Strange Rock Carving

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posted on Mar, 30 2010 @ 12:56 AM
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I have to admit, I'm perplexed.

A few days ago, a gentleman was walking in the woods, in an undisclosed location in WV, when he happened upon a curiously carved rock. This particular gent has been all over this ground, for years, and had never noticed this rock carving before.

He came back and reported the find, and so far no one else has ever noticed it before either. Keep in mind these gents have been all over this territory hunting and such, and are keen observers due to that pursuit. No much gets by them, but no one has noticed this rock before.

I went out this morning in the company of one of them to see this rock for myself, as I was not a little dubious.

This is a photo I took of it a little after noon today:



The rock itself is embedded in the bed of a small mountain stream, around 200 meters or so away from the nearest road, up a small hollow. The stream I think is mostly dry, but has had some water running in it lately due to heavy rains. The area it's in is little frequented, and mostly uninhabited.

The circle is 22 inches wide at the inside edge of the circle, and 21 1/2 inches tall at the inside edge of the circle. The depth that the circle is cut to is between 5/8 and 3/4 of an inch. The orientation of the stem of the central "tree" is east by north-east.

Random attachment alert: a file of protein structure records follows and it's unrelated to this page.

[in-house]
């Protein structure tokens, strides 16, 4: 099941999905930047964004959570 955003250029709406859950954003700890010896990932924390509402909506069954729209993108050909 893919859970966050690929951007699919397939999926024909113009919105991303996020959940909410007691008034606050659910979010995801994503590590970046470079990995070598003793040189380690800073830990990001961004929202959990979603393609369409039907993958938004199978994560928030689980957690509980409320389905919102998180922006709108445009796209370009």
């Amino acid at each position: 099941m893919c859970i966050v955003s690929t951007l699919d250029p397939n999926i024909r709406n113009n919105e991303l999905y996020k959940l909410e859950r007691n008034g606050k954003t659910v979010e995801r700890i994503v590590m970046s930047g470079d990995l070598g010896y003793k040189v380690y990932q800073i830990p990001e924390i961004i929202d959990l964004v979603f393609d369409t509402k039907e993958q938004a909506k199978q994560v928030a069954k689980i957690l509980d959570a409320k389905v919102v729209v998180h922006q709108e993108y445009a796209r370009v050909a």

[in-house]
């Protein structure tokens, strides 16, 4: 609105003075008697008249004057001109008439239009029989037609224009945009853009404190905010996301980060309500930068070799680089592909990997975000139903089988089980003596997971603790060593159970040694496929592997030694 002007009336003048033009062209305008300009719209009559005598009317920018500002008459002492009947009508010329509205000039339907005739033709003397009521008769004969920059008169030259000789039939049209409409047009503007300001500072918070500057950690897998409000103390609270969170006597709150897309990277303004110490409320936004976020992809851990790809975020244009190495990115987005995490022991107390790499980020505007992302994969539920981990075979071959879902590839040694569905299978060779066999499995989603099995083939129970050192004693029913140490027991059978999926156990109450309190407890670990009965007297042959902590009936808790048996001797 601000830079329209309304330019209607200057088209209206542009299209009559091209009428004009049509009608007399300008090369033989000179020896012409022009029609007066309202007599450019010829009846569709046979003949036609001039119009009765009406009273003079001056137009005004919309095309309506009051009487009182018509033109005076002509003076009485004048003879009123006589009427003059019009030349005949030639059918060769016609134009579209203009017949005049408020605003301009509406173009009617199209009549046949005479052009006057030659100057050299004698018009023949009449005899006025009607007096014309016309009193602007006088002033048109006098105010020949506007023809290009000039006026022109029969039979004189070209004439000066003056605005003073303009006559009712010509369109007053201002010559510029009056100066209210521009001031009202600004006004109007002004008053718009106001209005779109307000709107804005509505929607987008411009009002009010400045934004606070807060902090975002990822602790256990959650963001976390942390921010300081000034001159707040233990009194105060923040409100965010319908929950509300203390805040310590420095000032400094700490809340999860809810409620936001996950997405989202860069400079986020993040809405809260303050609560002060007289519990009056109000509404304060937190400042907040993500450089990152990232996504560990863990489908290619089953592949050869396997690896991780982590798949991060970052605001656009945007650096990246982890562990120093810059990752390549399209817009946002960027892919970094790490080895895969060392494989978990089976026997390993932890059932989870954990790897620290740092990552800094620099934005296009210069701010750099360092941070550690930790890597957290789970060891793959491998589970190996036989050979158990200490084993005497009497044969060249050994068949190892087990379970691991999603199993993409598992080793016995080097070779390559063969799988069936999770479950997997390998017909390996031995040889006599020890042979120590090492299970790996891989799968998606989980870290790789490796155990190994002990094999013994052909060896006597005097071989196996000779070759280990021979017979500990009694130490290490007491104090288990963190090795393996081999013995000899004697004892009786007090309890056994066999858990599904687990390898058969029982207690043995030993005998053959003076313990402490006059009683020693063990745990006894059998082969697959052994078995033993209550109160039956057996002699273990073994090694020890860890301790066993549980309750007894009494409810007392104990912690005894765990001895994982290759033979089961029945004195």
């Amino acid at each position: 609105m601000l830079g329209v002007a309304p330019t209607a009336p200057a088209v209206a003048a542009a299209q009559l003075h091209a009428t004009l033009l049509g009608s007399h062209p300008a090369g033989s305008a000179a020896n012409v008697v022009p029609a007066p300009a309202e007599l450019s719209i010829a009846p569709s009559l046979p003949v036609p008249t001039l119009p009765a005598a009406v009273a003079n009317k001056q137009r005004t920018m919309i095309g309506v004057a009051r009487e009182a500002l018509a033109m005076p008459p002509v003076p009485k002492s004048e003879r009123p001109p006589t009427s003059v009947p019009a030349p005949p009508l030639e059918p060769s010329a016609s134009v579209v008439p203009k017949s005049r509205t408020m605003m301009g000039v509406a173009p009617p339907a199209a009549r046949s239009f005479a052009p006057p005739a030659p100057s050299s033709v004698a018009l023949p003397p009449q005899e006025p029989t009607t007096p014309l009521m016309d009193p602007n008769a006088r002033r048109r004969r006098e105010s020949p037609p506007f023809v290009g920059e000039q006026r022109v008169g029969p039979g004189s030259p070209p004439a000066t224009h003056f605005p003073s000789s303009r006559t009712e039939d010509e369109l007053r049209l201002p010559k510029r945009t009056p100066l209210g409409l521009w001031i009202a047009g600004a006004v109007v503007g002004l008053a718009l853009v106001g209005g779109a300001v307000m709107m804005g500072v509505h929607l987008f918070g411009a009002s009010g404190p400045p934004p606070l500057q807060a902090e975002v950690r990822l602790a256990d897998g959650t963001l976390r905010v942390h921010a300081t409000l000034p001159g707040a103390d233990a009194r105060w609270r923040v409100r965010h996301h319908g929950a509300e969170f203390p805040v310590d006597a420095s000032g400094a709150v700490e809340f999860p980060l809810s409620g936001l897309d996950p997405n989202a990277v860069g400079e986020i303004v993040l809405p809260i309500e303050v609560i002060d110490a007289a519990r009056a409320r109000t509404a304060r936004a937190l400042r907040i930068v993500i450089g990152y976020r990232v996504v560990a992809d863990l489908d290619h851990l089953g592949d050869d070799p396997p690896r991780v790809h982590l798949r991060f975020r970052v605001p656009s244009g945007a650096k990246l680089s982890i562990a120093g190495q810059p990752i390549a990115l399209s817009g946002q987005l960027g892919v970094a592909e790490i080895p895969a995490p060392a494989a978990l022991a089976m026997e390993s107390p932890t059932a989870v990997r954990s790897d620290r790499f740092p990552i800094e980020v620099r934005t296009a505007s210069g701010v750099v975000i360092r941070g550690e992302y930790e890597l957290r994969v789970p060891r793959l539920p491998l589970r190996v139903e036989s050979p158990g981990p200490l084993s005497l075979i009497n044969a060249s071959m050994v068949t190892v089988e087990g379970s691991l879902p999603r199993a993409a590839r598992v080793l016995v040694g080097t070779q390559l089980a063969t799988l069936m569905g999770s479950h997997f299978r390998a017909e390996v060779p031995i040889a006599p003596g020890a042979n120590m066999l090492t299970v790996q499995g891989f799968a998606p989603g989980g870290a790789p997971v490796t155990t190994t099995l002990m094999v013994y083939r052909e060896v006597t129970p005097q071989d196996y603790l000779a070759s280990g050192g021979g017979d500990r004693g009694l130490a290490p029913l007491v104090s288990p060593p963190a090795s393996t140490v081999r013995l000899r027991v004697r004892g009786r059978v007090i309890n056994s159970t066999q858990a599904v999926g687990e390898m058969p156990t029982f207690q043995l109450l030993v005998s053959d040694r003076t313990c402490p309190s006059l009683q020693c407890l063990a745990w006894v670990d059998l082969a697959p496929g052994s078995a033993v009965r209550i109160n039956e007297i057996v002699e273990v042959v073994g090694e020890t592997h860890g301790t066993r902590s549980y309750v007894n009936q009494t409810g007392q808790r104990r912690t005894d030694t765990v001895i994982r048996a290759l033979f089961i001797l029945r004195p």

I did a cursory search of Google images (just the first 20 pages) and found similar,but not identical, figures. They were the Norse "World tree" (Yggdrasil), the Celtic "Tree of Life", and a Buddhist figure somewhat resembling the carving. None of these explains how THIS carving would be found in the middle of nowhere in West Virginia, with this obvious patina of age.

The "branches" of the central "tree" vaguely resemble the layout of the surrounding hollows. There has been some lively discussion today of whether or not this could be some sort of "map" of the surrounding one or two square miles. Some say it most likely IS, others are equally certain that it ISN'T. So far, no theory has been advanced as to why anyone would take the time to rock-cut a map of such a small area.

An idea has been advanced that it is some sort of Indian carving, but no purpose for it has been suggested.

Why the "tree"? Why the circle? Why in the middle of nowhere, off the beaten path, in an uninhabited area? Why in the middle of a stream bed? Who would take the time to carve it, and for what purpose?

Any ideas? Explanations? suggestions for further research? I have to admit my perplexity in the matter once again.




posted on Mar, 30 2010 @ 01:15 AM
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reply to post by nenothtu
 
Why 'undisclosed location?' Map? Coordinates? If not....for whatever reason...how about an image in context? Object to add scale...tape measure. Dimensions?

Without these things, it's just an image with a story...

Edit: (no exif data in image?)



[edit on 30-3-2010 by Kandinsky]



posted on Mar, 30 2010 @ 01:24 AM
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reply to post by Kandinsky
 


Well I think he did provide some basis measurements...

It would be great knowing where exactly this was taken OP. But from a layman's observation it does look like a tree within a circle, usually used as representation of the Tree of Life/Tree of Knowledge. It is meant to symbolize limitless knowledge through the circle, sometimes even God.

More details would be good, thanks for sharing.



posted on Mar, 30 2010 @ 01:31 AM
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My first thought before reading you mentioning it was a map too.